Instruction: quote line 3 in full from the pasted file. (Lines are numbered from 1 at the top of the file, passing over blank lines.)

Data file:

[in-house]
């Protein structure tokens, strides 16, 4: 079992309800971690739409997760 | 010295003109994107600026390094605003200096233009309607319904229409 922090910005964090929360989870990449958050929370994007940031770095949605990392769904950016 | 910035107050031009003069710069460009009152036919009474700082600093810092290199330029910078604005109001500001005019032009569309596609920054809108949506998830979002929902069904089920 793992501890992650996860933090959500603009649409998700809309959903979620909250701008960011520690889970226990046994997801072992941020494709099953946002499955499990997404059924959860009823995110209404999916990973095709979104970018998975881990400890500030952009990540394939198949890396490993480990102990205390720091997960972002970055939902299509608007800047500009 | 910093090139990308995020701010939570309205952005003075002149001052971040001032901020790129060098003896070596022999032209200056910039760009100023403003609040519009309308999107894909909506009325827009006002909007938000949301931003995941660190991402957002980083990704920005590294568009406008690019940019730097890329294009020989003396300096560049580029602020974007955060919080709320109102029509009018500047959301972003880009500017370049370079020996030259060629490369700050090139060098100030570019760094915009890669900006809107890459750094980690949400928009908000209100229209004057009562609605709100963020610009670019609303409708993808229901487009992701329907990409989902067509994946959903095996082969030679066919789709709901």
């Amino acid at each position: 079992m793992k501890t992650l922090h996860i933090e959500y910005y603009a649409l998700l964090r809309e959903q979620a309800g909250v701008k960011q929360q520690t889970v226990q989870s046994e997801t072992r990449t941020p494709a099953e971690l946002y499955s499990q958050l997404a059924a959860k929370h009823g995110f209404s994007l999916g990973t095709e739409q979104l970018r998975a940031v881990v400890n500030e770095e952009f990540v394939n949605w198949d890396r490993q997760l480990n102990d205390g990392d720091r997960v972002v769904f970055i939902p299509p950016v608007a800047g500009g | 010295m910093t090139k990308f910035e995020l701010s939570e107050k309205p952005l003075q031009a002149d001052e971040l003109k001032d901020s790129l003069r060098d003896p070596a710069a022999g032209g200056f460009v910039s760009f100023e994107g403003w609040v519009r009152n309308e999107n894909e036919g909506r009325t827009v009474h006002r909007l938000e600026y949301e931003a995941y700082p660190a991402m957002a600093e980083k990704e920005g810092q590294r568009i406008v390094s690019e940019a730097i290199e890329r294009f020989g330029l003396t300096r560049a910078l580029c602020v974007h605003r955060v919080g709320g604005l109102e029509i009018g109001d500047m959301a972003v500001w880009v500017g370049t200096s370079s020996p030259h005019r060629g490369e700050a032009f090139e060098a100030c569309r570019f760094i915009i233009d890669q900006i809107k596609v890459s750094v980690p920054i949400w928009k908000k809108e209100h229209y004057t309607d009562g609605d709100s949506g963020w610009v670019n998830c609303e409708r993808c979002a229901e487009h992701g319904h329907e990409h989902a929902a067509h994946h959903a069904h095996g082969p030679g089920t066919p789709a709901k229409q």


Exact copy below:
């Amino acid at each position: 079992m793992k501890t992650l922090h996860i933090e959500y910005y603009a649409l998700l964090r809309e959903q979620a309800g909250v701008k960011q929360q520690t889970v226990q989870s046994e997801t072992r990449t941020p494709a099953e971690l946002y499955s499990q958050l997404a059924a959860k929370h009823g995110f209404s994007l999916g990973t095709e739409q979104l970018r998975a940031v881990v400890n500030e770095e952009f990540v394939n949605w198949d890396r490993q997760l480990n102990d205390g990392d720091r997960v972002v769904f970055i939902p299509p950016v608007a800047g500009g | 010295m910093t090139k990308f910035e995020l701010s939570e107050k309205p952005l003075q031009a002149d001052e971040l003109k001032d901020s790129l003069r060098d003896p070596a710069a022999g032209g200056f460009v910039s760009f100023e994107g403003w609040v519009r009152n309308e999107n894909e036919g909506r009325t827009v009474h006002r909007l938000e600026y949301e931003a995941y700082p660190a991402m957002a600093e980083k990704e920005g810092q590294r568009i406008v390094s690019e940019a730097i290199e890329r294009f020989g330029l003396t300096r560049a910078l580029c602020v974007h605003r955060v919080g709320g604005l109102e029509i009018g109001d500047m959301a972003v500001w880009v500017g370049t200096s370079s020996p030259h005019r060629g490369e700050a032009f090139e060098a100030c569309r570019f760094i915009i233009d890669q900006i809107k596609v890459s750094v980690p920054i949400w928009k908000k809108e209100h229209y004057t309607d009562g609605d709100s949506g963020w610009v670019n998830c609303e409708r993808c979002a229901e487009h992701g319904h329907e990409h989902a929902a067509h994946h959903a069904h095996g082969p030679g089920t066919p789709a709901k229409q």